Sign up for Community Learning for Impact & Improvement Platform (or CLIP; registration required) to discover success stories about what’s working in early learning communities that are part of the nationwide network of Campaign for Grade-Level Reading communities. Last year, 171 communities from 45 states shared 500+ stories in either/both Rounds 1 or 2 of the What’s Working XChange.
Peer review is built into CLIP. “The combination of local knowledge and real world experience that adds heft and credibility to the Pacesetter Recognition process,” says CGLR’s Ralph Smith.
“CLIP is the Google of our field,” says the Learning Alliance’s Marie O’Brien.
Lanham says a network of more than 50 churches and congregations has proven to be a valuable way of reaching immigrant communities, inner city communities and rural communities.
“It’s nice to be recognized for how hard you’ve worked,” Lanham says about being named a Pacesetter. “We’ve made progress in spite of multiple adversities.” She credits consistent follow-through for these accomplishments. In addition, North Carolina Partnership for Children and Grade Level Reading’s staff dispenses reliable advice and suggestions.
“The beauty of CGLR,” says Kate Bennett, Community Impact Officer with United Way of Central Iowa, “is the way it brings communities together.” In particular, she mentions a community awareness campaign based on compelling research from CGLR revealing that children from families with low-income are almost twice as likely to have a reported developmental delay or disability as children from families with higher-income.
Her organization strives both to help individuals and to advance systemic change. In the past year, it has begun to bring equity into every conversation around its three major goals—education, income and health.
In addition to being the major funder for nonprofits in the region, it drives volunteerism and advocacy. Bennett calls it the backbone of the region, and says its swift pivot to a COVID response meant that rural and urban Iowans alike had better access to resources and information. At the same time, she acknowledges that the pandemic has put roadblocks in the way of achieving all the region’s long-term goals. For example, from 2008 to 2018, the high school graduation rate rose from 83.4% to 93.4%. At this point, it’s too early to say how much they’ve backslid from their goal of 95%.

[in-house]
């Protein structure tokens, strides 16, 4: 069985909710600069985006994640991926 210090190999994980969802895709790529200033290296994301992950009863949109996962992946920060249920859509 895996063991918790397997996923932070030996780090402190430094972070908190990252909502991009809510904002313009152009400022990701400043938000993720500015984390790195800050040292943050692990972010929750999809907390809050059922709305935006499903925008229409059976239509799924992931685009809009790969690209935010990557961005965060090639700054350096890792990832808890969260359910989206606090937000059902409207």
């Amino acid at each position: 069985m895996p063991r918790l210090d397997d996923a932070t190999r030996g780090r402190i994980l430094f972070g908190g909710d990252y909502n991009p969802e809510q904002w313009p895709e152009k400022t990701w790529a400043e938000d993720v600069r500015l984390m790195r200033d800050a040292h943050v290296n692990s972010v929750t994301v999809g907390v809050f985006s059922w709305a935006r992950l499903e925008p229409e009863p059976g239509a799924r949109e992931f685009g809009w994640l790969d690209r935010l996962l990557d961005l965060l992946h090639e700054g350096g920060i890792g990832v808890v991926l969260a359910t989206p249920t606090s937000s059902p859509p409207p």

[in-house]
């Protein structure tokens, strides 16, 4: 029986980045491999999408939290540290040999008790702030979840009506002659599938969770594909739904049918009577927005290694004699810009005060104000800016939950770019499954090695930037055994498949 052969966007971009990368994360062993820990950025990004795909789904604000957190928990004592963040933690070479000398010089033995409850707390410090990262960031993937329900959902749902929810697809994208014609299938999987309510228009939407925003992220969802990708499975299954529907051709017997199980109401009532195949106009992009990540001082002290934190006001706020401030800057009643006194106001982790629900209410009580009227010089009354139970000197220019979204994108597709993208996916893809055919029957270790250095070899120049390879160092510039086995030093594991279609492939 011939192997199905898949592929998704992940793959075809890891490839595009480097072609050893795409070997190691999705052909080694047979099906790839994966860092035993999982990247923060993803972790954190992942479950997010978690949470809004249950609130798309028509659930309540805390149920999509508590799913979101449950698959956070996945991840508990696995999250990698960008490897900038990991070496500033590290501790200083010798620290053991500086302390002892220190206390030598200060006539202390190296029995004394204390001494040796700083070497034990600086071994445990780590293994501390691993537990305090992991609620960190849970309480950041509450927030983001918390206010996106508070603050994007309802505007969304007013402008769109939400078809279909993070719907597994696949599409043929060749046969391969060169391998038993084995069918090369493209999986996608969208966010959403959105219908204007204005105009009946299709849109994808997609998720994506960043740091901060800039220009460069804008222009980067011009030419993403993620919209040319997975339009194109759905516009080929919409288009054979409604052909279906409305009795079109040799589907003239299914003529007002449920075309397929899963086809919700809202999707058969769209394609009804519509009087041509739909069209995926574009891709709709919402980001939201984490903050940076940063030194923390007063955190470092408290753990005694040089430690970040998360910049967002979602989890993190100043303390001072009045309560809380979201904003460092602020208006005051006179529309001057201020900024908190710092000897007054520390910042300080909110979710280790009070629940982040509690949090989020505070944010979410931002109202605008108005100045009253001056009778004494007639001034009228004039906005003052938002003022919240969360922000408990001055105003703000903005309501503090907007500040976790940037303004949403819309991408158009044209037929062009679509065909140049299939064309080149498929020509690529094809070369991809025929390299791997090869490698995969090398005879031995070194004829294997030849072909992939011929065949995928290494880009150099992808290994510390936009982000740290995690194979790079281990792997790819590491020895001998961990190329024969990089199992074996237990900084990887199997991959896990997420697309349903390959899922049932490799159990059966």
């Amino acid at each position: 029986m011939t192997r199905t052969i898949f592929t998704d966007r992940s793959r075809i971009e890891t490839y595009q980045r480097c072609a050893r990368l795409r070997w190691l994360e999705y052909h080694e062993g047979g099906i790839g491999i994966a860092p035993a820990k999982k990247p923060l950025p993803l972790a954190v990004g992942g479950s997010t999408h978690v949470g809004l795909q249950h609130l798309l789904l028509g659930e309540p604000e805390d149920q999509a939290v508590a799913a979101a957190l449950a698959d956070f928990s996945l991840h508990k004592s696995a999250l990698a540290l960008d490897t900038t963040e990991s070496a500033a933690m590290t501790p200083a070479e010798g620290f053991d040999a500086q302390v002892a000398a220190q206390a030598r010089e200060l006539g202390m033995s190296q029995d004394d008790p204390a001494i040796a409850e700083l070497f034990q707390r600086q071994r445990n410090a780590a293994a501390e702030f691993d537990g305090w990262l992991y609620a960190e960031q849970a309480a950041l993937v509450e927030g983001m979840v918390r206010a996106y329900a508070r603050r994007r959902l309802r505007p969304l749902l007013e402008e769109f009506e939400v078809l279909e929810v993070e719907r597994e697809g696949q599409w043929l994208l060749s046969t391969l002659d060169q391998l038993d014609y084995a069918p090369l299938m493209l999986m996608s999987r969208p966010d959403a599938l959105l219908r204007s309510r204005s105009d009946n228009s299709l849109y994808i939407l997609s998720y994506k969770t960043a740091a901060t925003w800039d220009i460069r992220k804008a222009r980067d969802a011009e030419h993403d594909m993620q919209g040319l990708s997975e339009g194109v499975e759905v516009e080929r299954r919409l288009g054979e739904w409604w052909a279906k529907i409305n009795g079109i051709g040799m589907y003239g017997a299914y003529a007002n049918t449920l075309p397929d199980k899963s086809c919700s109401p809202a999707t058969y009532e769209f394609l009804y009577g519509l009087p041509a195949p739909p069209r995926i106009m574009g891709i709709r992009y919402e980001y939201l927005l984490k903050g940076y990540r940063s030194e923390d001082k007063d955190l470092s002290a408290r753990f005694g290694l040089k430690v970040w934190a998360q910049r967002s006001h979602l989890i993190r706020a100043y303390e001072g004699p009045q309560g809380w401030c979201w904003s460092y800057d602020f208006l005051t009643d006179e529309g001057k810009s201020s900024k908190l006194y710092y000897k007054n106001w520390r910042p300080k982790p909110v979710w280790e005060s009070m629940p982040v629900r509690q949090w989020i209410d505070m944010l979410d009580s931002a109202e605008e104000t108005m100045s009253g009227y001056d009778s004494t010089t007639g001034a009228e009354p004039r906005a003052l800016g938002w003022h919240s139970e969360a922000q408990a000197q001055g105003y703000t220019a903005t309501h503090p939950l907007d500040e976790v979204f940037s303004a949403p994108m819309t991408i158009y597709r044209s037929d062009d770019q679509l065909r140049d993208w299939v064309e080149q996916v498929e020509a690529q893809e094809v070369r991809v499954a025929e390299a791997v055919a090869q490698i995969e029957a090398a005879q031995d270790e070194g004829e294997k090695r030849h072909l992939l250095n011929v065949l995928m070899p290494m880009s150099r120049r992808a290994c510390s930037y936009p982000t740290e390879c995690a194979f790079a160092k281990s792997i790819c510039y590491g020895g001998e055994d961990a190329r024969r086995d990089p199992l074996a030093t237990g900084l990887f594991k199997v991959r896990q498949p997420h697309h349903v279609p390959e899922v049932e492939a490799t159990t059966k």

Bennett worries about the most vulnerable children in her region, “Kids are being lost. Kids are being left behind. And that becomes all our responsibility.” She sees protecting and supporting the childcare workforce as one of the most effective ways of mitigating damage. One worker, she recalls, had her life threatened when she informed a parent that a child couldn’t come back for two weeks after a potential exposure. “12 dollars an hour isn’t nearly enough for that kind of stress,” she says.
When I ask Bennett what gives her hope, she immediately mentions the Vision to Learn program, which operates a mobile vision clinic and has distributed 2000 pairs of glasses to 1000 students (one for home, one for school) last year. She recalls a child being fitted for glasses declaring, “How did I never know this is what the world looks like?”
Early Learning Nation columnist Mark Swartz writes for and about nonprofit organizations. Author of the children's books Werner Herzog Eats His Shoe, Lost Flamingo, Magpie Bridge and The Giant of the Flood as well as a few novels, he lives in Takoma Park, MD, with his wife and two children.